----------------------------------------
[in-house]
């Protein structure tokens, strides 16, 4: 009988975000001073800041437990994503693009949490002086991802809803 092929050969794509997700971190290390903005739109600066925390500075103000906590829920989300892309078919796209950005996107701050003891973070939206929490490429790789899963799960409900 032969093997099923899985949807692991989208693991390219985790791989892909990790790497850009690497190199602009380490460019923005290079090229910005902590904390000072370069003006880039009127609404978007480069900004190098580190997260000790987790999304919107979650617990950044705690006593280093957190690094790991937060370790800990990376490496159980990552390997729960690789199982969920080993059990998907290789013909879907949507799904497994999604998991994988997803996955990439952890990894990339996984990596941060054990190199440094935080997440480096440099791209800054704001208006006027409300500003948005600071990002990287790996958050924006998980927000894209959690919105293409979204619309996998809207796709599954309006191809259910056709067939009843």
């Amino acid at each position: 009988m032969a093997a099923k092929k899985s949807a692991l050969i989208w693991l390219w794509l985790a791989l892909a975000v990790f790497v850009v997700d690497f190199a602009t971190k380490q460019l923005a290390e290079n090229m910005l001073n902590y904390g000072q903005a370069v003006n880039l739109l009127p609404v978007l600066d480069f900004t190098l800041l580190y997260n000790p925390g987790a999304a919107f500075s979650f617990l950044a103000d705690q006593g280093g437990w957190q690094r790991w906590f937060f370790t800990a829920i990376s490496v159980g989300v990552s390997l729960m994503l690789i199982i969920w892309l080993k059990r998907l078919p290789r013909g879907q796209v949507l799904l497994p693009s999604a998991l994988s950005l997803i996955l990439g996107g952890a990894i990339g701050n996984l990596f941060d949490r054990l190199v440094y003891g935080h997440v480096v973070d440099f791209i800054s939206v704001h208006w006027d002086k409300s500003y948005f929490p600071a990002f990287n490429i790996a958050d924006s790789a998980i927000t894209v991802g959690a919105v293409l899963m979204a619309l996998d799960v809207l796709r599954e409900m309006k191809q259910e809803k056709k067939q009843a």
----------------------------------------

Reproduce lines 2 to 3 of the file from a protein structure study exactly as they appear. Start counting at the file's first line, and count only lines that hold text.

């Protein structure tokens, strides 16, 4: 009988975000001073800041437990994503693009949490002086991802809803 092929050969794509997700971190290390903005739109600066925390500075103000906590829920989300892309078919796209950005996107701050003891973070939206929490490429790789899963799960409900 032969093997099923899985949807692991989208693991390219985790791989892909990790790497850009690497190199602009380490460019923005290079090229910005902590904390000072370069003006880039009127609404978007480069900004190098580190997260000790987790999304919107979650617990950044705690006593280093957190690094790991937060370790800990990376490496159980990552390997729960690789199982969920080993059990998907290789013909879907949507799904497994999604998991994988997803996955990439952890990894990339996984990596941060054990190199440094935080997440480096440099791209800054704001208006006027409300500003948005600071990002990287790996958050924006998980927000894209959690919105293409979204619309996998809207796709599954309006191809259910056709067939009843």
């Amino acid at each position: 009988m032969a093997a099923k092929k899985s949807a692991l050969i989208w693991l390219w794509l985790a791989l892909a975000v990790f790497v850009v997700d690497f190199a602009t971190k380490q460019l923005a290390e290079n090229m910005l001073n902590y904390g000072q903005a370069v003006n880039l739109l009127p609404v978007l600066d480069f900004t190098l800041l580190y997260n000790p925390g987790a999304a919107f500075s979650f617990l950044a103000d705690q006593g280093g437990w957190q690094r790991w906590f937060f370790t800990a829920i990376s490496v159980g989300v990552s390997l729960m994503l690789i199982i969920w892309l080993k059990r998907l078919p290789r013909g879907q796209v949507l799904l497994p693009s999604a998991l994988s950005l997803i996955l990439g996107g952890a990894i990339g701050n996984l990596f941060d949490r054990l190199v440094y003891g935080h997440v480096v973070d440099f791209i800054s939206v704001h208006w006027d002086k409300s500003y948005f929490p600071a990002f990287n490429i790996a958050d924006s790789a998980i927000t894209v991802g959690a919105v293409l899963m979204a619309l996998d799960v809207l796709r599954e409900m309006k191809q259910e809803k056709k067939q009843a």